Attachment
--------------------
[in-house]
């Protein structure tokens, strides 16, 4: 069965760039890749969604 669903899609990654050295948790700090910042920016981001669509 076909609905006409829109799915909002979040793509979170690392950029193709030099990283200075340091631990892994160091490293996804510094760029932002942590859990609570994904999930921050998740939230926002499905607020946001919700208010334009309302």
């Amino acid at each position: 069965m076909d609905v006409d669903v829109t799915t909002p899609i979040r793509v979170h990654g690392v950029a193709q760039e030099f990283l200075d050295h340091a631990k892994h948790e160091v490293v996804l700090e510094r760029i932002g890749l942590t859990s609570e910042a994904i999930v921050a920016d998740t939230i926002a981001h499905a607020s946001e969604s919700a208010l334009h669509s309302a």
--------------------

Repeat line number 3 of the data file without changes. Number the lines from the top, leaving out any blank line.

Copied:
């Amino acid at each position: 069965m076909d609905v006409d669903v829109t799915t909002p899609i979040r793509v979170h990654g690392v950029a193709q760039e030099f990283l200075d050295h340091a631990k892994h948790e160091v490293v996804l700090e510094r760029i932002g890749l942590t859990s609570e910042a994904i999930v921050a920016d998740t939230i926002a981001h499905a607020s946001e969604s919700a208010l334009h669509s309302a």